Laura Ortman, White Mountain Apache, creates across multiple platforms, including recorded albums, live performances, and filmic and artistic soundtracks. An inquisitive and exquisite violinist, Ortman is versed in Apache violin, piano, electric guitar, keyboards, and amplified violin, often sings through a megaphone, and is a producer of capacious field recordings. She has performed at The Whitney Museum of American Art and The Museum of Modern Art in New York, the Musée d’Art Contemporain de Montréal, The Stone residency, The New Museum, imagineNATIVE Film + Media Arts Festival, The Toronto Biennial, and the Centre Pompidou, Paris, among countless established and DIY venues in the US, Canada, and Europe. In 2008, Ortman founded the Coast Orchestra, an all-Native American orchestral ensemble that performed a live soundtrack to Edward Curtis’s film In the Land of the Head Hunters (1914), the first silent feature film to star an all-Native American cast. Ortman is the recipient of the 2020 Jerome@Camargo Residency in Cassis, France, 2017 Jerome Foundation Composer and Sound Artist Fellowship, 2016 Art Matters Grant, 2016 Native Arts and Culture Foundation Fellowship, 2015 IAIA Museum of Contemporary Native Arts Social Engagement Residency, 2014-15 Rauschenberg Residency, and 2010 Artist-in-Residence at Issue Project Room. She was also a participating artist in the 2019 Whitney Biennial. Ortman lives in Brooklyn, New York.
Rainer Posselt, Stockbridge-Munsee Band of Mohican Indians, has worked with Native youth, food-sovereignty initiatives, and currently works in public and mental health, including conducting various community needs assessments for the Menominee tribal epidemiology department and for the urban Indian community in Milwaukee. He designs and administers surveys, conducts focus groups, and examines epidemiological data to identify current mental health services needs for Native people in Milwaukee. Posselt's Master’s thesis will examine how historic trauma has affected the attachment patterns of Native American adults. This theoretical relationship has never been quantitatively examined with regards to Native American historical trauma. His study aims to elucidate some of the relationships between historical trauma and how it is transmitted by demonstrating that a high burden of historical trauma cognitions and related symptoms result in the development of anxiety or avoidant attachment within members of Indigenous communities.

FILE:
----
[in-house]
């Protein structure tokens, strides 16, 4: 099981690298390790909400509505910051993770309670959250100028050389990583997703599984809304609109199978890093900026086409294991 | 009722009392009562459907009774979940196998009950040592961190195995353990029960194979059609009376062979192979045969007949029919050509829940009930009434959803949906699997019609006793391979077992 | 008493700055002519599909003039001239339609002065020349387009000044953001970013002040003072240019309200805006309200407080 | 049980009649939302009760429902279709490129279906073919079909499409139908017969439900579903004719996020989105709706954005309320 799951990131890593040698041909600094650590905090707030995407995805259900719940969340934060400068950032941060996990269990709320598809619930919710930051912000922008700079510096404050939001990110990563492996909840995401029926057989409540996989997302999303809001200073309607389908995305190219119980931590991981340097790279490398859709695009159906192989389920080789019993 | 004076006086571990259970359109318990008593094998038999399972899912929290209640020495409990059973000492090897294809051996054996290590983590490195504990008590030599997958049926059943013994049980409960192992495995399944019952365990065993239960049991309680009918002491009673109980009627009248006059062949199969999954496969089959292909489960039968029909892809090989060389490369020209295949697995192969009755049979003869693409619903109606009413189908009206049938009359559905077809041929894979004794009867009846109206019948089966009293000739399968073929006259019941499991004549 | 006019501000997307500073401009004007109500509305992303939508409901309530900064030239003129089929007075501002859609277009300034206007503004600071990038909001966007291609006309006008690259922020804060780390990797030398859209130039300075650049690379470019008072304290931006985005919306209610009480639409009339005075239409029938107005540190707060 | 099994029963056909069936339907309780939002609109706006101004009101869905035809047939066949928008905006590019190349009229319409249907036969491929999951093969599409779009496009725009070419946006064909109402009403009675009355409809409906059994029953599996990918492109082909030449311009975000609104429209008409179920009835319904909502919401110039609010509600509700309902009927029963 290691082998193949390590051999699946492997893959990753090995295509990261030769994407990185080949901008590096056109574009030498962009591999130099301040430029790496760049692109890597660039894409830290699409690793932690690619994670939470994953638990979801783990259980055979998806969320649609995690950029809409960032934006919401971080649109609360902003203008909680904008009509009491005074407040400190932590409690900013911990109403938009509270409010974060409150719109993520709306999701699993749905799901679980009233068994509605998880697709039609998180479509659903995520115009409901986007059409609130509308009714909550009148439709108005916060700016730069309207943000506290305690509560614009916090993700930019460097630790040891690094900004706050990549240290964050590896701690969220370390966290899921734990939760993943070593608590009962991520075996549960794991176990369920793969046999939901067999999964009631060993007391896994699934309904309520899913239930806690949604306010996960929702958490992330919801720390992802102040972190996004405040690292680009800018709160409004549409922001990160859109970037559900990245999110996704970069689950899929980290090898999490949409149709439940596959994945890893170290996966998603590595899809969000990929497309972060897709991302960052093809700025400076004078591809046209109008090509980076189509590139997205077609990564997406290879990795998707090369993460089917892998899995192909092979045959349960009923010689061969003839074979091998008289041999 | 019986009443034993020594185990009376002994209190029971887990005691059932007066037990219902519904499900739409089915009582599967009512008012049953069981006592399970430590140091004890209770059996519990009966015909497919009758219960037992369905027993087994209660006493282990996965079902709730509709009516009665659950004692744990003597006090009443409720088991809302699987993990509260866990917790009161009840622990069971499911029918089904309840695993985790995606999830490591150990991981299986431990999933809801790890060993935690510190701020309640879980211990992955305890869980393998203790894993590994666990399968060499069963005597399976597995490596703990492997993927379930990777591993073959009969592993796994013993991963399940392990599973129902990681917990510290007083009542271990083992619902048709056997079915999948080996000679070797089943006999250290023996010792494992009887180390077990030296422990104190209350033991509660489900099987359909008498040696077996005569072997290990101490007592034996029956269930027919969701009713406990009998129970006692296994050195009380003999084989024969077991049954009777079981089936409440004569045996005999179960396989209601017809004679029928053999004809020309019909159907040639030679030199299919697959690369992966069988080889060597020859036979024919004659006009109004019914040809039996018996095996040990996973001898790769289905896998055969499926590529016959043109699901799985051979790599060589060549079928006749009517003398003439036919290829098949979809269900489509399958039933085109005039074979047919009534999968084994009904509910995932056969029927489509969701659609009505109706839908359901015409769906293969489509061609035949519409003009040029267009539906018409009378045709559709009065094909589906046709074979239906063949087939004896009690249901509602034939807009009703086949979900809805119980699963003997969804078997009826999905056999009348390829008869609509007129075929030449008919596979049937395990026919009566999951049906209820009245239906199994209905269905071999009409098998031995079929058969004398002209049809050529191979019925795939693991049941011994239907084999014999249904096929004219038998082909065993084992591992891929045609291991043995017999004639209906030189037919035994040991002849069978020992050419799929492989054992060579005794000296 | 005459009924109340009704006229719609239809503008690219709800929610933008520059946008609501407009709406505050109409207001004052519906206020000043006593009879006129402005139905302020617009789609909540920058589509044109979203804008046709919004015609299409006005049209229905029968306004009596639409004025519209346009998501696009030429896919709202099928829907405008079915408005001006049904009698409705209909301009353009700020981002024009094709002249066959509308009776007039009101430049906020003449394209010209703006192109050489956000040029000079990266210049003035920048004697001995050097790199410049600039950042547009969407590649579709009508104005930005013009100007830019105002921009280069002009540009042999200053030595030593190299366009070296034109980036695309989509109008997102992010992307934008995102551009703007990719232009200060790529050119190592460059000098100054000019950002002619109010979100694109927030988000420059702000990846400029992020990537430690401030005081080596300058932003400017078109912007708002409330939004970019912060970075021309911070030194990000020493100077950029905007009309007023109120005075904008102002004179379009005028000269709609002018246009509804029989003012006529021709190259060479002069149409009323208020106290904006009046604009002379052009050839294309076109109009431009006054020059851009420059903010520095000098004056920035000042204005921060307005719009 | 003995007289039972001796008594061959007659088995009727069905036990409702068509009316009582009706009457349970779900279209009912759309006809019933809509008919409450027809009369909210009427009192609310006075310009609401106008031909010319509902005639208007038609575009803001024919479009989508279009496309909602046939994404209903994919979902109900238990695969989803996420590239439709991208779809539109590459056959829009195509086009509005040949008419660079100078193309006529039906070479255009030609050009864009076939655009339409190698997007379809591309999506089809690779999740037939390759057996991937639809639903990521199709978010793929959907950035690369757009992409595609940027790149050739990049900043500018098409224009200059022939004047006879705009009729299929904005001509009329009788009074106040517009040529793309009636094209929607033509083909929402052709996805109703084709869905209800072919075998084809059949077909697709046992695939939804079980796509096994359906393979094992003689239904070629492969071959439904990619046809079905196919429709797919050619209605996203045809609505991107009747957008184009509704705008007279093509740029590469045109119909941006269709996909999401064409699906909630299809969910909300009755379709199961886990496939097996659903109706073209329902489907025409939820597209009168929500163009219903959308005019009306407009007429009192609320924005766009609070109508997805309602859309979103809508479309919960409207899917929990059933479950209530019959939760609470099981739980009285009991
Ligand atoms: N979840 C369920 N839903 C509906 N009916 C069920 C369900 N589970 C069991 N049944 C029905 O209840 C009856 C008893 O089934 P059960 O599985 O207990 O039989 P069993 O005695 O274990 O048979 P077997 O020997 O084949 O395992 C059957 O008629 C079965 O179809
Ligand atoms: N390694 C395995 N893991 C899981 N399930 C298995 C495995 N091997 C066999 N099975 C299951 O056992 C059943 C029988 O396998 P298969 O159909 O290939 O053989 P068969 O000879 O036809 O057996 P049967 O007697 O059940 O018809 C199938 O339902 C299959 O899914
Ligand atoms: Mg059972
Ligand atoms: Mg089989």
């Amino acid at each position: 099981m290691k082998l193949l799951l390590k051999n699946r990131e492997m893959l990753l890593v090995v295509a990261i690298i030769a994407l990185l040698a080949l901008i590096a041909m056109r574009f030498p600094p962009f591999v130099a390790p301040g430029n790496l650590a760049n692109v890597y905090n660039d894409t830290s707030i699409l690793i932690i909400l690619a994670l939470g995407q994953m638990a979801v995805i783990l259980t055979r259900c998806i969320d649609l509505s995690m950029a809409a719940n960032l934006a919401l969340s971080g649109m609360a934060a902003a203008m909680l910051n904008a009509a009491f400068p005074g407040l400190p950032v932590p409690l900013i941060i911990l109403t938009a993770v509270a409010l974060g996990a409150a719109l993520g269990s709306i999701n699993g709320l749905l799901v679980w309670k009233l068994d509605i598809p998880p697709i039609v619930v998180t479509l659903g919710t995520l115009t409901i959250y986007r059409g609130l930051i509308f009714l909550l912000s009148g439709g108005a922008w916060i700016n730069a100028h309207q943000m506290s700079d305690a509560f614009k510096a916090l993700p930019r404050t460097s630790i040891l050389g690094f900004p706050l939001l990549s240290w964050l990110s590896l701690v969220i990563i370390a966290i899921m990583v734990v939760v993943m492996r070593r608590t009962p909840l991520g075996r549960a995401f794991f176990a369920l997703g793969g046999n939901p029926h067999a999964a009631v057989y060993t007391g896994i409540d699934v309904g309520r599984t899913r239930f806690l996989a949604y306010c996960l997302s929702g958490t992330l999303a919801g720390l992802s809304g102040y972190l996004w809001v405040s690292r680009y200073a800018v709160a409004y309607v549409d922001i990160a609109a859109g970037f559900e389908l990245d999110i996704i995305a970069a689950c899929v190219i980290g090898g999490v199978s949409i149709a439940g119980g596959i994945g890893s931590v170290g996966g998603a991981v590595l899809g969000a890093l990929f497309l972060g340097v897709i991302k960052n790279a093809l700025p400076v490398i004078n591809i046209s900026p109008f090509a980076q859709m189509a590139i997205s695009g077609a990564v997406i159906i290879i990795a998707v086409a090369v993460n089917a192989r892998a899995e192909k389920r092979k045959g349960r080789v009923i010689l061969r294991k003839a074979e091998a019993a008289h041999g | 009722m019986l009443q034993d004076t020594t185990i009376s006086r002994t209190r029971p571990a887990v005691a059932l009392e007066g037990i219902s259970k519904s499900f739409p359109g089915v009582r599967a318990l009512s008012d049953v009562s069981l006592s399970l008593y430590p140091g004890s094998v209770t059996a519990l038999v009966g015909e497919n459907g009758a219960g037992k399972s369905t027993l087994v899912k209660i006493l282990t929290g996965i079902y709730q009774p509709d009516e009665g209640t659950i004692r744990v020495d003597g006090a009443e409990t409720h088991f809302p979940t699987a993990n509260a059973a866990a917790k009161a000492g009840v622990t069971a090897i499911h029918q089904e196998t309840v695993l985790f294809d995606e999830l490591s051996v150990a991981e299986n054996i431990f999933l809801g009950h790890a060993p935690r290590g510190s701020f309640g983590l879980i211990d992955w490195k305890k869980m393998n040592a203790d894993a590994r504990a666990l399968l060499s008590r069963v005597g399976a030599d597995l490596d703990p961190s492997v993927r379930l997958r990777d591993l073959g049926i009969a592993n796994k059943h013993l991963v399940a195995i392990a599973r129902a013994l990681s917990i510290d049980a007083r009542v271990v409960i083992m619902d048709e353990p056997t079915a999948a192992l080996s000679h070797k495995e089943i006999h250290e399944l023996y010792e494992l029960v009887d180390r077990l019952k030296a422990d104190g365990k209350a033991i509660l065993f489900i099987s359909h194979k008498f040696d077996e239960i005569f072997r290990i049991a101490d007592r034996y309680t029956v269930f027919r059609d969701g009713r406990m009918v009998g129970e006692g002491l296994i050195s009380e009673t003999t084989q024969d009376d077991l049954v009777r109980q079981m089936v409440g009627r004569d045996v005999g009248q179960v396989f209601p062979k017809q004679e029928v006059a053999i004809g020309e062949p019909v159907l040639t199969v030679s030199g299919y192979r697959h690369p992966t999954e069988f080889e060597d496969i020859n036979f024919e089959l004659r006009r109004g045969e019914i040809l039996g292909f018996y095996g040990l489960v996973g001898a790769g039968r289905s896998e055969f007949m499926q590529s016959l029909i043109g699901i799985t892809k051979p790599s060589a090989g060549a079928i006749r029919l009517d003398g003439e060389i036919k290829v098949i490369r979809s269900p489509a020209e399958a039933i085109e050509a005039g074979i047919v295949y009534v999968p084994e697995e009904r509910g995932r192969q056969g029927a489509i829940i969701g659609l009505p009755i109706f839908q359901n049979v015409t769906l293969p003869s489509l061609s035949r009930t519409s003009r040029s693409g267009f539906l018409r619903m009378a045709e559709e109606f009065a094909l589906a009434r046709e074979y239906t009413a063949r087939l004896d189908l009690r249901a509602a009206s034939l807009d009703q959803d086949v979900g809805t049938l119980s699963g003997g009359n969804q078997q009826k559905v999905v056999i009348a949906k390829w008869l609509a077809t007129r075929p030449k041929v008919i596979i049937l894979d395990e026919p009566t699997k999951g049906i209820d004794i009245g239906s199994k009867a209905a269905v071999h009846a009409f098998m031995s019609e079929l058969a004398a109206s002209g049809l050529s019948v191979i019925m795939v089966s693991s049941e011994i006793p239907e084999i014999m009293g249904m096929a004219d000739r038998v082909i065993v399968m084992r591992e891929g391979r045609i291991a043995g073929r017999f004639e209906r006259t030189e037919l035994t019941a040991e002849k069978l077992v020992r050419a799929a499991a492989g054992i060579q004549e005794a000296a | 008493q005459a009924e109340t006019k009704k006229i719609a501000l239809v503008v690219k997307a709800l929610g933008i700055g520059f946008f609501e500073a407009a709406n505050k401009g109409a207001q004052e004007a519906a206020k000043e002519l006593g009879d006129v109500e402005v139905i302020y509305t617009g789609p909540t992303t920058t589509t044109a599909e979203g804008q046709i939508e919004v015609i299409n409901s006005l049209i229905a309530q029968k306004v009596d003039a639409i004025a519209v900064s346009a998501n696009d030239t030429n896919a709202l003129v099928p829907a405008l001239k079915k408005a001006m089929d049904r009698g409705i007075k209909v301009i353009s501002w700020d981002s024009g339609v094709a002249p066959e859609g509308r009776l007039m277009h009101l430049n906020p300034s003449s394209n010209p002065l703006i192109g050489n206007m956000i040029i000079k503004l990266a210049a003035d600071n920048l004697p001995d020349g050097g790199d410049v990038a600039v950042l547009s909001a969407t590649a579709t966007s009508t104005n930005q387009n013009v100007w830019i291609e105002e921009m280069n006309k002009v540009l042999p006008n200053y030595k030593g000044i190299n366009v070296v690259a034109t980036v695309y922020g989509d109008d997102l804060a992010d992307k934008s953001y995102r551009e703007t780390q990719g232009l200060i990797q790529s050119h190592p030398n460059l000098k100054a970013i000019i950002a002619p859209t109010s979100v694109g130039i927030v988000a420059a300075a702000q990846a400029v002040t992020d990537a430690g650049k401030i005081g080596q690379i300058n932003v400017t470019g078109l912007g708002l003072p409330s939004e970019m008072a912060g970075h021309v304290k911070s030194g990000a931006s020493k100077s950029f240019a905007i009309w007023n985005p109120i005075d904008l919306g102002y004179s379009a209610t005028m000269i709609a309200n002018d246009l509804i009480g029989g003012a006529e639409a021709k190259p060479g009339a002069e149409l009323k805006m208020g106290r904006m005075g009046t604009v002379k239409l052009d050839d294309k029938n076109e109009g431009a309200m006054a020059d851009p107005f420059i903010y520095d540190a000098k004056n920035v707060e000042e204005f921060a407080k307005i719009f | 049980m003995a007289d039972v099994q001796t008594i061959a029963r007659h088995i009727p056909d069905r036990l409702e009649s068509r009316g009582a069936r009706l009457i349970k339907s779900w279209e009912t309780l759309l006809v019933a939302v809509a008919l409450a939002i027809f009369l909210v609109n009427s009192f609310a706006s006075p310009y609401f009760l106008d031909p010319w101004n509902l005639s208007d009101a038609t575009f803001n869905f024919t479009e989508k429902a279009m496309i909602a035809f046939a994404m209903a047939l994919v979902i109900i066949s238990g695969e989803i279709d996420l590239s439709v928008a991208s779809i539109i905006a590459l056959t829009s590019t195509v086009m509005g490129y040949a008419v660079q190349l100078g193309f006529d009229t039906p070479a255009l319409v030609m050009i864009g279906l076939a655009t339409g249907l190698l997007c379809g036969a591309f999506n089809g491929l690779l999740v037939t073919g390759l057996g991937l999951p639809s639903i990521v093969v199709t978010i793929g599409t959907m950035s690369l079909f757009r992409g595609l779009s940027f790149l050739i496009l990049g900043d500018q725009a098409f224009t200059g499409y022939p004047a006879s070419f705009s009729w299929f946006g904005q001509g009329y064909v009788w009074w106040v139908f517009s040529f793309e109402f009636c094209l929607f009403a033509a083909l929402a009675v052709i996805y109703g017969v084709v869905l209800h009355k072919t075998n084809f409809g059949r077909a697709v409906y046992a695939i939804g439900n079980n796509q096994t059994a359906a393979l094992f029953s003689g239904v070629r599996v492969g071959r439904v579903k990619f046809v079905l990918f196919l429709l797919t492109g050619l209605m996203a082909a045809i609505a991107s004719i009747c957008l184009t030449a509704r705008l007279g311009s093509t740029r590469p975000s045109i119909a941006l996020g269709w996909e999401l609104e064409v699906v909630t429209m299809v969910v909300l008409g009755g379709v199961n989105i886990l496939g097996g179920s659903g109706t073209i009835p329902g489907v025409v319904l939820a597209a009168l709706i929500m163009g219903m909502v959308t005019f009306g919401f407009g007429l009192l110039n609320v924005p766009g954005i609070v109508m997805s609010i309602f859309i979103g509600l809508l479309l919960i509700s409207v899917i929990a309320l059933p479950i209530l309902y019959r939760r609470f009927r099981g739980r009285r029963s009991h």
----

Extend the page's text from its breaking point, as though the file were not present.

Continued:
Sara Siestreem, Hanis Coos, is a multi-disciplinary artist from the South Coast of Oregon, whose practice includes painting, photography, printmaking, weaving, and large-scale installation. Her work also branches into education and institutional reform. Siestreem created a weaving program for the Coos, Lower Umpqua, and Siuslaw people and teaches collegiate studio arts and theory at PNCA and MFA program at the Institute for American Indian Art.
Her work has been exhibited at Museum of Northwest Art, Missoula Art Museum, Hallie Ford Museum, Jordan Schnitzer Museum of Art, The Whatcom Museum of Arts, The University of Oregon Museum of Natural and Cultural History, the IAIA Museum of Contemporary Native Arts, Crow’s Shadow Institute of the Arts, The Art Gallery of Greater Victoria, The Evergreen Longhouse, Spaceworks Gallery, Crossroads Carnegie Arts Center and many others. Her work figures in public and private collections internationally.
Tania Willard, Secwepemc Nation and settler heritage, works within the shifting ideas around contemporary and traditional as it relates to Indigenous art, often working with bodies of knowledge and skills that are conceptually linked to her interest in intersections between Indigenous and other cultures. Willard has worked as an artist in residence with Gallery Gachet in Vancouver’s Downtown Eastside, the Banff Centre's visual arts residencies, fiction and Trading Post, and as a curator in residence with grunt gallery and Kamloops Art Gallery. Willard’s curatorial work includes Beat Nation: Art Hip Hop and Aboriginal Culture (2012-2014), co-curated with Kathleen Ritter, Vancouver Art Gallery (and national tour), featuring 27 contemporary Indigenous artists. Most recently she was one of a team of co-curators for Exposure: Native Art and Political Ecology at the IAIA Museum of Contemporary Native Arts, Santa Fe, NM (2021). In 2016 Willard received the Award for Curatorial Excellence in Contemporary Art from the Hanatyshyn Foundation as well as a City of Vancouver Book Award for the catalogue for the exhibition, Unceded Territories: Lawrence Paul Yuxweluptun. Willard's ongoing collaborative project BUSH gallery, is a conceptual land-based gallery grounded in Indigenous knowledges and relational art practices. Willard is an Assistant Professor at University of British Columbia Okanagan in Syilx territories (Kelowna, BC).